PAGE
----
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Lax Regulation Inhibits Americans From Saving

Regarding the Opinion page article "1986 Tax Reform Act - The Culprit," Jan. 13: Much of the analysis on why Americans don't save more money misses a major point.

The S&L disgrace will cost the American taxpayers about $550 billion. That money, which was severely mismanaged and often stolen, was money people had put into savings.

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Some analysts warn that we are in for more trouble in the banking industry and that the same kind of massive failure may take place in the insurance industry.

The industries involved and the government agencies responsible for regulation of those industries have not fulfilled their responsibilities. They have not inspired the confidence required for the people to entrust their money into the hands of private business. Jon Remmerde, Livermore, Colo. Germans in Texas

The Opinion page column "The Engine of Emigration," Jan. 8, gives an excellent review of the book "News from the Land of Freedom: German Immigrants Write Home." It brings up the particular situation of German immigrants to Texas.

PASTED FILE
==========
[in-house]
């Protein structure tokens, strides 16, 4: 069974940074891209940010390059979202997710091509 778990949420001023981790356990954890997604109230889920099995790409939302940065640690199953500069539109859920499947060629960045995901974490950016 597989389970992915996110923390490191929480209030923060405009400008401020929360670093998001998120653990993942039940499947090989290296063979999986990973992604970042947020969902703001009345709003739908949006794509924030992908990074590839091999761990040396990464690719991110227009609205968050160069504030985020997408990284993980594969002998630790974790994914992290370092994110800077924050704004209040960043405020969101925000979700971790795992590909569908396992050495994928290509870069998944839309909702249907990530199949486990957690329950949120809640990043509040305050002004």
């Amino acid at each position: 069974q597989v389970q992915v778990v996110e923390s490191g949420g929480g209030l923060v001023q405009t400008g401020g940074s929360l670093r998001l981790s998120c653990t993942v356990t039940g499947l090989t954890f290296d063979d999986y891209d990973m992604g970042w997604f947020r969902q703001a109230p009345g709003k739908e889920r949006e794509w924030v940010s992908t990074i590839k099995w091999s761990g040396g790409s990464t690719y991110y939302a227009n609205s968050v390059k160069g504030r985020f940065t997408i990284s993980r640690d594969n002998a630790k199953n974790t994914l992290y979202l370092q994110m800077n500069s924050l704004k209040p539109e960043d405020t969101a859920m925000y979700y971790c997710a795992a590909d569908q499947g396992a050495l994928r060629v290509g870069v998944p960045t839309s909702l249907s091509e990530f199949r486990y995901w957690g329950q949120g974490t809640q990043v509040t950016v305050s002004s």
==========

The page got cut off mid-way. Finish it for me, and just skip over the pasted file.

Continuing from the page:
As I point out in my book "The Golden Free Land," the Indian threat in Texas forced the Germans to settle not as individuals or families, but in organized colonies.

These immigrants comprised three groups, each separated by time and locale of settlement: the intellectuals, the artisan-farmers, and the revolutionaries. Although they differed, all left their special mark on Texas history. Crystal Ragsdale, New Braunfels, Texas Speaking for the Palestinians

In the article "Why Arab-Israeli Peace Could Come in 1992," Jan. 13, not one word is mentioned about the cause of Palestinian frustration and outrage: the continued seizure of Palestinian land for Jewish settlements on the West Bank. Israel's harsh denial of Palestinian rights has alienated my once vigorous support for aid to Israel. Liz Furst, Springdale, Ariz. Parental participation in education

Regarding the editorial "Gambling with Schools," Jan. 16: I agree that helping finance public-school systems with lotteries is wrong. However, I take issue with the suggestion that what is actually needed is our willingness to submit "to taxation as well as participating in the educational process as concerned citizens and parents."

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When my son was at a California public school, I made every attempt to "participate," but the doors were constantly slammed by the education bureaucracy.

I agree with the critics cited that the real problem is "a lack of leadership and professionalism in the US education system, rather than a lack of dollars." Diane Mutchler, Manchester, Mo.

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